Christopher Hoare from Alpujarras: The Quiet Magician

In Spain’s high mountains, in a small, old village and the oldest, least accessible quarter of that, lives an English painter who has been quietly but faithfully producing some of the most magical work to come out of Andalusia in the past two decades.

Chris Hoare art

The romantic is such a forgotten figure, so unmodern, that it is hard to find a surviving specimen of the species. But here, unnoticed by fame and fortune, Christopher Hoare has been making the survival of art and an art of survival his business for the past thirty years.


To find him one has to venture to the Sierra Nevada mountains of Granada, where eagles soar and wild boar bulldoze the scrub, where the Poqueira river thunders in the gorge way below and a small, proud village stands out in the high reaches. Capileira in the old Moorish kingdom of La Alpujarra is the second highest village in Spain and one of the most captivating.

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To enter the maze of streets of ancient dwellings, built topsy-turvy down the slopes of the ravine, is to wander into a dream. Hugh Palmer singles Capileira out in his book “The Most Beautiful Villages of Spain” for the enchanting Berber architecture of its labyrinthine streets, set spectacularly high and alone against the often snowy backdrop of the Sierra.


Christopher Hoare and his American wife, Jackie, came to La Alpujarra in 1976. It was easy enough to get by on precious little, and little was what they had: and so they stayed. This was decades before the Andalusian mountain area was discovered by people fleeing England, “driving over lemons” to holiday or settle in a peaceful, sun-blessed corner of Europe.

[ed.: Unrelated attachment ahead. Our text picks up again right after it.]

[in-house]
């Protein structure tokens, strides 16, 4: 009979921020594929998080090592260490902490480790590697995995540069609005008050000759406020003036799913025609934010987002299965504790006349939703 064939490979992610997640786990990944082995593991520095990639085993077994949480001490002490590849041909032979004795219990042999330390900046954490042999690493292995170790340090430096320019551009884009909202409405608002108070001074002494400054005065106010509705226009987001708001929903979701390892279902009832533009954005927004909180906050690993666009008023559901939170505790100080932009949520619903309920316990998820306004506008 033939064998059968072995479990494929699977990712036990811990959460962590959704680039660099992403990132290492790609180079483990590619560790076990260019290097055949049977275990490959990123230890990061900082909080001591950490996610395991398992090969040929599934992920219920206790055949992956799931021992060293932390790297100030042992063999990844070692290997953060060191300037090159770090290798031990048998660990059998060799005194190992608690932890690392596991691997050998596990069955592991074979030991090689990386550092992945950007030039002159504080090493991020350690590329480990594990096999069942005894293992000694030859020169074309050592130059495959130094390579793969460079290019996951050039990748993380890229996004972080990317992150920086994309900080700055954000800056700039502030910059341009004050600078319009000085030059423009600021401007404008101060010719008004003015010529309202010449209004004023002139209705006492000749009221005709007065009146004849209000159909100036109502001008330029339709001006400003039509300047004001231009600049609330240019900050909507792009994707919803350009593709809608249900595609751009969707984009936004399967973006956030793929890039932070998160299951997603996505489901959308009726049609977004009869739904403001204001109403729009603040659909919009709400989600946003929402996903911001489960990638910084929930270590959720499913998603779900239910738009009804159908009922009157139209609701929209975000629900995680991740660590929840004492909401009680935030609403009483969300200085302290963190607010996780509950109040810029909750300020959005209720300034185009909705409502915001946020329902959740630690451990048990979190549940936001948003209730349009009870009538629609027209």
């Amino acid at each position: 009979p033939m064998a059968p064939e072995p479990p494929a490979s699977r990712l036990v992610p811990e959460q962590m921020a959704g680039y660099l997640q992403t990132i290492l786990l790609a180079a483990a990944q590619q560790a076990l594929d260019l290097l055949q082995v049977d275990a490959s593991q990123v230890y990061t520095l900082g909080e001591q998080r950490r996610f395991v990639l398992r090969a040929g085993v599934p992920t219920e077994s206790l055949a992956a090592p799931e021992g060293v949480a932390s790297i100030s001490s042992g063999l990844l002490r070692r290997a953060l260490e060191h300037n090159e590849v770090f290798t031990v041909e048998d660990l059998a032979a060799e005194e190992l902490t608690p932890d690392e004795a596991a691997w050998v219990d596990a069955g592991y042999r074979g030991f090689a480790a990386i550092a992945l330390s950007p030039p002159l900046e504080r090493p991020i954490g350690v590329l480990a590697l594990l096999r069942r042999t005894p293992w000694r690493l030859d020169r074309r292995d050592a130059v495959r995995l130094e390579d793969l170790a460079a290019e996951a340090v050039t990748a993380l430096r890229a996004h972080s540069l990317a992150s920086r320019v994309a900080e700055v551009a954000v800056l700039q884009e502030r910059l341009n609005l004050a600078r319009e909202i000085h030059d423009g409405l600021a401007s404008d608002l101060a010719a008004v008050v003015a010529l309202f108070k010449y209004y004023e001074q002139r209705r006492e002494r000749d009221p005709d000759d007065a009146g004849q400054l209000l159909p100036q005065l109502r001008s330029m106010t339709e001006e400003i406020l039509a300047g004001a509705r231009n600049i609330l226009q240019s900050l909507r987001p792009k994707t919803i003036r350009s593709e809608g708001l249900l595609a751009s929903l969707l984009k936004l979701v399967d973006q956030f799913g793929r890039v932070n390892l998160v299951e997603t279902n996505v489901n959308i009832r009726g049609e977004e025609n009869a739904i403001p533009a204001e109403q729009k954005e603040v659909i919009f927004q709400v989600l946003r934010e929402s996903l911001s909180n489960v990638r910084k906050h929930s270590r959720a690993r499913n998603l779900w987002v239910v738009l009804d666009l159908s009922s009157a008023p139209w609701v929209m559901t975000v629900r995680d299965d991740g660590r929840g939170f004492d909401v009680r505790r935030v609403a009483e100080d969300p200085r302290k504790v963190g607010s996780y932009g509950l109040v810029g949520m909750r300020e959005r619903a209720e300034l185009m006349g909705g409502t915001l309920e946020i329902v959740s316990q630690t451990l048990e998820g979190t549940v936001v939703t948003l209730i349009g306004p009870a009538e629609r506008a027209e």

The Alpujarra of the 70s was one of Spain’s poorest and most forgotten spots. Mains electricity had only arrived there in 1957 and people got by as they traditionally had, on subsistence farming and livestock.


Even today, families grow their own vegetables and make their own wine; they sacrifice pigs fed on scraps and turn them into sausage and ham to last out the year.

Rural tourism in the 1990s brought a boom to an area that now has good facilities to offer to the visitor, yet many houses remain as austere and unadorned as the Hoare home and studio, integrated into a similarly simple lifestyle that they have somehow made sustainable.


Chris and his wife, Jackie, talk here about their life in a remote corner of Spain, and we consider the art of an unassuming magician.